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Home / Editorials / Redesign the model village scheme | HT Editorial

Redesign the model village scheme | HT Editorial

For MPs to take it up, expand its ambit to a cluster of villages and provide it funds

editorials Updated: Jun 22, 2020 18:56 IST
Hindustan Times
PM Modi had urged Members of Parliament (MPs) to adopt one or more villages in their constituency and turn them into “model villages”.
PM Modi had urged Members of Parliament (MPs) to adopt one or more villages in their constituency and turn them into “model villages”. (ANI)

A study commissioned by the Union ministry of rural development on the Saansad Adarsh Gram Yojana (SAGY), launched by Prime Minister (PM) Narendra Modi in 2014, has said that the scheme has not made “any significant impact” and “is not achieving the desired purpose”. PM Modi had urged Members of Parliament (MPs) to adopt one or more villages in their constituency and turn them into “model villages”.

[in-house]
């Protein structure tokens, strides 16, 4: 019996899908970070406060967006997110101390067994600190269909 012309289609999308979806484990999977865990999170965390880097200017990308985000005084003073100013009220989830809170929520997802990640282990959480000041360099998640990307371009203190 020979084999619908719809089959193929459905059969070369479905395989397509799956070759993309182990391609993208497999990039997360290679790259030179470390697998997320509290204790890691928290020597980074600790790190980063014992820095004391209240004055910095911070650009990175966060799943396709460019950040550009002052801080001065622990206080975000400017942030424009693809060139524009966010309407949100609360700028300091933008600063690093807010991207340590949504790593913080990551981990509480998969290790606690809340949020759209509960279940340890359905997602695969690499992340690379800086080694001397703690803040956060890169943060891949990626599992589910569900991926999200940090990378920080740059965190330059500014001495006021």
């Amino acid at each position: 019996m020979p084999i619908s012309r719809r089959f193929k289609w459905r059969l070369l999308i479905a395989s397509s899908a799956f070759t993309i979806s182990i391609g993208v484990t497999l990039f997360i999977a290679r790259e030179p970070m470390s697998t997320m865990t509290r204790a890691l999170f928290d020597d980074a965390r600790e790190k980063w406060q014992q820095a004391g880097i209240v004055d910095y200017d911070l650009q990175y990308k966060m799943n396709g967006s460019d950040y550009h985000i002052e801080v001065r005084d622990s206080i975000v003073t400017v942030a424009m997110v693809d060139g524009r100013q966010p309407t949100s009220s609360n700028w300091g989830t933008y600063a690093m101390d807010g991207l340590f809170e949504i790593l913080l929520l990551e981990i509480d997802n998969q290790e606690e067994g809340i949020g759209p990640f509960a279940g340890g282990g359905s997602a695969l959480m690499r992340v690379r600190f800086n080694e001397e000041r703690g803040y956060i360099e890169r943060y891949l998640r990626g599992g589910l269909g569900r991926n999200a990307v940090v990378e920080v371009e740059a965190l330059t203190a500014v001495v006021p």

While, in principle, SAGY is a good idea. But there are both political and structural flaws in its design. It fails to appreciate a ground reality. Any MP will find it difficult, if not impossible, to prioritise one village over another. A Lok Sabha MP represents, on an average, over 1.5 million voters of different castes, religion, gender and age groups, each with their own set of demands. For an MP to cherry-pick a few villages can be both politically counterproductive, and can disturb the delicate social equilibrium in villages/constituencies. Additionally, the scheme has no separate budgetary allocation and MPs are unwilling to allocate funds from the MP Local Area Development Scheme for projects in the model villages.

However, with the Covid-19 pandemic wrecking lives and livelihoods, and spurring an exodus of labourers from cities to villages, a new and redesigned SAGY, with funding, can work. For this, expand the ambit from one village to a cluster of villages. Follow it up with mapping the skill sets of residents and upgrading/re-skilling them; investing in farm and related infrastructure such as cold chains and food processing units; and building critical infrastructure. This is politically more feasible for elected representatives, and can create economic opportunities within villages.

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